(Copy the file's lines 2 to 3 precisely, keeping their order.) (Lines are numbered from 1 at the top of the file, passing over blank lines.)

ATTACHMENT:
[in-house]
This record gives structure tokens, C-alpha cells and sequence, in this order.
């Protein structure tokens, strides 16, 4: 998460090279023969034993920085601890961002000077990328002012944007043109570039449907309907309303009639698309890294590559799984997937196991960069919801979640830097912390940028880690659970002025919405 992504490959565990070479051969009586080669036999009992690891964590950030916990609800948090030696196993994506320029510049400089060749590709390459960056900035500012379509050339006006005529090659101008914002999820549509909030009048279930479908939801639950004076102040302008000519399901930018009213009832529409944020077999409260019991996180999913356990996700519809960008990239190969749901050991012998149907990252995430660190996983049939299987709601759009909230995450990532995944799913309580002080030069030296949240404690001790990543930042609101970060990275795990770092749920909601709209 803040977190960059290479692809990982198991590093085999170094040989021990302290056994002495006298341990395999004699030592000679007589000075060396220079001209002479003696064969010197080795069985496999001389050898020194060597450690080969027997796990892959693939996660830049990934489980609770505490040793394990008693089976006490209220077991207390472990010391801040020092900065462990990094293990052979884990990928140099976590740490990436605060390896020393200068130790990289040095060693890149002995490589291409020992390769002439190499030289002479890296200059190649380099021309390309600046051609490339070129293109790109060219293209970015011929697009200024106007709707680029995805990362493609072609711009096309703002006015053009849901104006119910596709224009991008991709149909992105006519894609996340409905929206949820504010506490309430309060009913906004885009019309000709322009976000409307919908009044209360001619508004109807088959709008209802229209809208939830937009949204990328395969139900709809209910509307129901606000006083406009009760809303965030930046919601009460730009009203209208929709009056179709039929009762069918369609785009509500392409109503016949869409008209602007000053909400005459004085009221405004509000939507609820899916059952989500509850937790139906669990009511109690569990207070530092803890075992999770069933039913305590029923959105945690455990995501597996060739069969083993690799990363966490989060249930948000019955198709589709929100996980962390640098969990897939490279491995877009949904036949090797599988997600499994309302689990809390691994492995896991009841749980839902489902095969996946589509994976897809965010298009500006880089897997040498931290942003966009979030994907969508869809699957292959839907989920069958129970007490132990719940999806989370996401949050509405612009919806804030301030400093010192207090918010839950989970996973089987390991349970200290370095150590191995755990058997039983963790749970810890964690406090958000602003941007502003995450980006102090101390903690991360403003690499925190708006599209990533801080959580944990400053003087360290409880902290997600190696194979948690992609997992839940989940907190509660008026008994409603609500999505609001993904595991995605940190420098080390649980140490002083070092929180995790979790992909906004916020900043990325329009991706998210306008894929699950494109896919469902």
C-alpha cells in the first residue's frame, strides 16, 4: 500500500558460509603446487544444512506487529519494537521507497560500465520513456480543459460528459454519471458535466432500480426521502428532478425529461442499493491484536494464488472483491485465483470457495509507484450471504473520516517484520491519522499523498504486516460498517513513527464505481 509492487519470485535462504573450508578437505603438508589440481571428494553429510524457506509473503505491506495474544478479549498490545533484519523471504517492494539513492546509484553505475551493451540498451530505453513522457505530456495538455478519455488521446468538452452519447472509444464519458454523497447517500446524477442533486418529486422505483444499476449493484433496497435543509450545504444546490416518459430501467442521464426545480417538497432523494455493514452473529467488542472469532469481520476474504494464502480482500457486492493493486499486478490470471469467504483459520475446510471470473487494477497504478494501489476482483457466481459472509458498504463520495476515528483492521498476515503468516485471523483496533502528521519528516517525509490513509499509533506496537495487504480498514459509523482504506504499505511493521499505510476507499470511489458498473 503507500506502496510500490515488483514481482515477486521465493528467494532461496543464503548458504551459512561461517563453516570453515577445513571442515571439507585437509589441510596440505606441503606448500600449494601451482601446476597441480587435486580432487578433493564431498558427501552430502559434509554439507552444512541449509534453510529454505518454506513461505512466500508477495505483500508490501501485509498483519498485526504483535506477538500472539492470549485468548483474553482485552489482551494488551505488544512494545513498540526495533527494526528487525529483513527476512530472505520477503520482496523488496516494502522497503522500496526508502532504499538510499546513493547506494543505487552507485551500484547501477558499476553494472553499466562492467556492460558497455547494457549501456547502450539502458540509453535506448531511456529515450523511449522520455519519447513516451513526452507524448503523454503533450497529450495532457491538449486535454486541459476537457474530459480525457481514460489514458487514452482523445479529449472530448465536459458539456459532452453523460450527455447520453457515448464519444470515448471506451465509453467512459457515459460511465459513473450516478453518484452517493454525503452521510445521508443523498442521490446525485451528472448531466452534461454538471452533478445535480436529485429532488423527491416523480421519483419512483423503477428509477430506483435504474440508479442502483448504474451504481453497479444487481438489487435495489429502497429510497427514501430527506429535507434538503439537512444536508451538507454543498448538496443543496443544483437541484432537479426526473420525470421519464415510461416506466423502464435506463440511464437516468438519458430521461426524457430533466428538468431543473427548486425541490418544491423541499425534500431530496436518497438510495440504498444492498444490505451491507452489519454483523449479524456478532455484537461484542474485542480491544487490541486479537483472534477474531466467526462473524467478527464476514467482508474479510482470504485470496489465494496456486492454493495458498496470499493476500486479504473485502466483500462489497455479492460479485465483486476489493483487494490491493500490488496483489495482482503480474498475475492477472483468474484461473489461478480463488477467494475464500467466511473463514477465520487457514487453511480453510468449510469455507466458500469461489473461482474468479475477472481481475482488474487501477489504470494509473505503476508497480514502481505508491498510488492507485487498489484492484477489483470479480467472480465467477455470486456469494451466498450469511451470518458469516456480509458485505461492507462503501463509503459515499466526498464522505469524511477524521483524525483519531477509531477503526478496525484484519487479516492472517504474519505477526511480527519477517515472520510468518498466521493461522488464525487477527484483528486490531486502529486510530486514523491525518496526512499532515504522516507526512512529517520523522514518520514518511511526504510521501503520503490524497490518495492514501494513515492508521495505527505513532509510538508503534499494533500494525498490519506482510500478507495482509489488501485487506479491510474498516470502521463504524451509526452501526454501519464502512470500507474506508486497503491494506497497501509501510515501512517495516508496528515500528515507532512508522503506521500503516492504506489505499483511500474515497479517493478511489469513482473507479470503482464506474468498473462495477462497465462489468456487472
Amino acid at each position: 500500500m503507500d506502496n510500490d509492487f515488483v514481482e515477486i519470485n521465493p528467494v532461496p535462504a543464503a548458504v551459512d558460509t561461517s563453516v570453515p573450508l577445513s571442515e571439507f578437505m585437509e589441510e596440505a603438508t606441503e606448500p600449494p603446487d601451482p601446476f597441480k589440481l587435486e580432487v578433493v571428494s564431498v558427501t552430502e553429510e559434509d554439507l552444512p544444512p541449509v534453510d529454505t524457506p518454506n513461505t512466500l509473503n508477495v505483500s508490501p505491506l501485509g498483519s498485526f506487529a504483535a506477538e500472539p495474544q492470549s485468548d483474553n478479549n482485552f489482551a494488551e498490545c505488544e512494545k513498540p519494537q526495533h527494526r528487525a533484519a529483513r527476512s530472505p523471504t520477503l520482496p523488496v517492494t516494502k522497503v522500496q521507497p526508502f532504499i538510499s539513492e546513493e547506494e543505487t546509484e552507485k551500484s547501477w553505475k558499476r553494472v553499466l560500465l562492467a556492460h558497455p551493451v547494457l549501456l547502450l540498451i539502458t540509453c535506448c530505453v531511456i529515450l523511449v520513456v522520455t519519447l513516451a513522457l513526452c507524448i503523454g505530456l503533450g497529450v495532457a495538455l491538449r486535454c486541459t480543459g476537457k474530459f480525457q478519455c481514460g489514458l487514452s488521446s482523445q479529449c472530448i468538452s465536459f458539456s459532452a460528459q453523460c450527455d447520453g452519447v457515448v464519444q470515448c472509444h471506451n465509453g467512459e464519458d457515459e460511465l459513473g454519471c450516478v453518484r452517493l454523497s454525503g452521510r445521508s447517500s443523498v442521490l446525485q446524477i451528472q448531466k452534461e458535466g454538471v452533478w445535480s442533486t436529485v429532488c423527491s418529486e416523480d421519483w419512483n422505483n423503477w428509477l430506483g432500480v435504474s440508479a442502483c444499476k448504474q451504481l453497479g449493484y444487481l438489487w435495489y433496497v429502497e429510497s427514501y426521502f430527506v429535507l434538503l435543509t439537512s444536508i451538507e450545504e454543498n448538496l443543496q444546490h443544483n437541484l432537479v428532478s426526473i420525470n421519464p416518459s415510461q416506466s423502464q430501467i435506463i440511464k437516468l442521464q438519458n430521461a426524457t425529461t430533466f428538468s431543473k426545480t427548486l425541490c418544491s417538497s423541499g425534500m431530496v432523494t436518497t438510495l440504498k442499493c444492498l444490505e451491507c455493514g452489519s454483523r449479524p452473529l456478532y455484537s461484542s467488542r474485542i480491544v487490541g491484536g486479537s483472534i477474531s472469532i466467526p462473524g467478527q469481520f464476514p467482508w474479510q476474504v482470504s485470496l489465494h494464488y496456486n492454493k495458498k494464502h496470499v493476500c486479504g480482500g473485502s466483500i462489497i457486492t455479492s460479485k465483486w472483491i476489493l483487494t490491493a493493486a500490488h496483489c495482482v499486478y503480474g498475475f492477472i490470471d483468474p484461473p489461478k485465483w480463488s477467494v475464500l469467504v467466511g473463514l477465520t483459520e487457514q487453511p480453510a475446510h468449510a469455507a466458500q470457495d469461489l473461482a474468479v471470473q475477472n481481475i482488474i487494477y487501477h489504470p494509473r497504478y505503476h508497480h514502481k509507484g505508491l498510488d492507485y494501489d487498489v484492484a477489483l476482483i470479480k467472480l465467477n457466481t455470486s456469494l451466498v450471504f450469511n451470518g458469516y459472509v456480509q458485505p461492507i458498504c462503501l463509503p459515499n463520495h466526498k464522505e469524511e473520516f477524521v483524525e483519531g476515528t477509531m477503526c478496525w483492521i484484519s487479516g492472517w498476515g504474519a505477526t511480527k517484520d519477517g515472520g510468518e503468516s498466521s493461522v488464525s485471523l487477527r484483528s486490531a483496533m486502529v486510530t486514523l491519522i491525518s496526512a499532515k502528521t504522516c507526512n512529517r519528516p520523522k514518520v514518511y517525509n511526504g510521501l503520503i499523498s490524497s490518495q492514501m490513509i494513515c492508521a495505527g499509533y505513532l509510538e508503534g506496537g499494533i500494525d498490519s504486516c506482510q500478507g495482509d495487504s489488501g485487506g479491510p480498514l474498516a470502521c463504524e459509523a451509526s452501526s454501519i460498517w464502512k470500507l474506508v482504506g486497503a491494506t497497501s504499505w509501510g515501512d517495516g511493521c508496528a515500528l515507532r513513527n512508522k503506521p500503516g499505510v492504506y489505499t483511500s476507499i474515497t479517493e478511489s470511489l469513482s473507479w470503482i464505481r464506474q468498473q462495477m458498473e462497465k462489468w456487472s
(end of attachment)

This record gives structure tokens, C-alpha cells and sequence, in this order.
């Protein structure tokens, strides 16, 4: 998460090279023969034993920085601890961002000077990328002012944007043109570039449907309907309303009639698309890294590559799984997937196991960069919801979640830097912390940028880690659970002025919405 992504490959565990070479051969009586080669036999009992690891964590950030916990609800948090030696196993994506320029510049400089060749590709390459960056900035500012379509050339006006005529090659101008914002999820549509909030009048279930479908939801639950004076102040302008000519399901930018009213009832529409944020077999409260019991996180999913356990996700519809960008990239190969749901050991012998149907990252995430660190996983049939299987709601759009909230995450990532995944799913309580002080030069030296949240404690001790990543930042609101970060990275795990770092749920909601709209 803040977190960059290479692809990982198991590093085999170094040989021990302290056994002495006298341990395999004699030592000679007589000075060396220079001209002479003696064969010197080795069985496999001389050898020194060597450690080969027997796990892959693939996660830049990934489980609770505490040793394990008693089976006490209220077991207390472990010391801040020092900065462990990094293990052979884990990928140099976590740490990436605060390896020393200068130790990289040095060693890149002995490589291409020992390769002439190499030289002479890296200059190649380099021309390309600046051609490339070129293109790109060219293209970015011929697009200024106007709707680029995805990362493609072609711009096309703002006015053009849901104006119910596709224009991008991709149909992105006519894609996340409905929206949820504010506490309430309060009913906004885009019309000709322009976000409307919908009044209360001619508004109807088959709008209802229209809208939830937009949204990328395969139900709809209910509307129901606000006083406009009760809303965030930046919601009460730009009203209208929709009056179709039929009762069918369609785009509500392409109503016949869409008209602007000053909400005459004085009221405004509000939507609820899916059952989500509850937790139906669990009511109690569990207070530092803890075992999770069933039913305590029923959105945690455990995501597996060739069969083993690799990363966490989060249930948000019955198709589709929100996980962390640098969990897939490279491995877009949904036949090797599988997600499994309302689990809390691994492995896991009841749980839902489902095969996946589509994976897809965010298009500006880089897997040498931290942003966009979030994907969508869809699957292959839907989920069958129970007490132990719940999806989370996401949050509405612009919806804030301030400093010192207090918010839950989970996973089987390991349970200290370095150590191995755990058997039983963790749970810890964690406090958000602003941007502003995450980006102090101390903690991360403003690499925190708006599209990533801080959580944990400053003087360290409880902290997600190696194979948690992609997992839940989940907190509660008026008994409603609500999505609001993904595991995605940190420098080390649980140490002083070092929180995790979790992909906004916020900043990325329009991706998210306008894929699950494109896919469902």